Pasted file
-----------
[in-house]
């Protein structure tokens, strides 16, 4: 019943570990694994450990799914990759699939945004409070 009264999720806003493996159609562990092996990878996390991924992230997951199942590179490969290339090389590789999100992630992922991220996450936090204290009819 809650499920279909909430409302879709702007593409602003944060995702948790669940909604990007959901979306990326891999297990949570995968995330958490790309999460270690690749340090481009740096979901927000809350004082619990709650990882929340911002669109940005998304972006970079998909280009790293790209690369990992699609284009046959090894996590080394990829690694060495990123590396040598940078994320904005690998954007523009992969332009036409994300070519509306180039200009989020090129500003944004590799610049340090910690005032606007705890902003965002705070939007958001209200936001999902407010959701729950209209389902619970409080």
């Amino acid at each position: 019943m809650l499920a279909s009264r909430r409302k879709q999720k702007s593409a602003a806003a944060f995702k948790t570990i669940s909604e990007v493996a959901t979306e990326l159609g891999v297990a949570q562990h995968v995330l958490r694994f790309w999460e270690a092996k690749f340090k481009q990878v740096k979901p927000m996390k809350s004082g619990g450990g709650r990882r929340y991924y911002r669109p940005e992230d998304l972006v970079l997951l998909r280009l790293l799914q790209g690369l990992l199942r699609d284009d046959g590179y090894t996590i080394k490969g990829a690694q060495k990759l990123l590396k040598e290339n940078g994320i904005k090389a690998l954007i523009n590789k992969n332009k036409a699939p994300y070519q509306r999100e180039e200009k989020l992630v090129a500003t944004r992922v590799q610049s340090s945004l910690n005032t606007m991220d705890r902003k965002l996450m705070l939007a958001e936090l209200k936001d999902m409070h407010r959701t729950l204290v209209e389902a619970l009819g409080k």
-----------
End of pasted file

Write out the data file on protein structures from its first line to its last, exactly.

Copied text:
[in-house]
């Protein structure tokens, strides 16, 4: 019943570990694994450990799914990759699939945004409070 009264999720806003493996159609562990092996990878996390991924992230997951199942590179490969290339090389590789999100992630992922991220996450936090204290009819 809650499920279909909430409302879709702007593409602003944060995702948790669940909604990007959901979306990326891999297990949570995968995330958490790309999460270690690749340090481009740096979901927000809350004082619990709650990882929340911002669109940005998304972006970079998909280009790293790209690369990992699609284009046959090894996590080394990829690694060495990123590396040598940078994320904005690998954007523009992969332009036409994300070519509306180039200009989020090129500003944004590799610049340090910690005032606007705890902003965002705070939007958001209200936001999902407010959701729950209209389902619970409080």
């Amino acid at each position: 019943m809650l499920a279909s009264r909430r409302k879709q999720k702007s593409a602003a806003a944060f995702k948790t570990i669940s909604e990007v493996a959901t979306e990326l159609g891999v297990a949570q562990h995968v995330l958490r694994f790309w999460e270690a092996k690749f340090k481009q990878v740096k979901p927000m996390k809350s004082g619990g450990g709650r990882r929340y991924y911002r669109p940005e992230d998304l972006v970079l997951l998909r280009l790293l799914q790209g690369l990992l199942r699609d284009d046959g590179y090894t996590i080394k490969g990829a690694q060495k990759l990123l590396k040598e290339n940078g994320i904005k090389a690998l954007i523009n590789k992969n332009k036409a699939p994300y070519q509306r999100e180039e200009k989020l992630v090129a500003t944004r992922v590799q610049s340090s945004l910690n005032t606007m991220d705890r902003k965002l996450m705070l939007a958001e936090l209200k936001d999902m409070h407010r959701t729950l204290v209209e389902a619970l009819g409080k």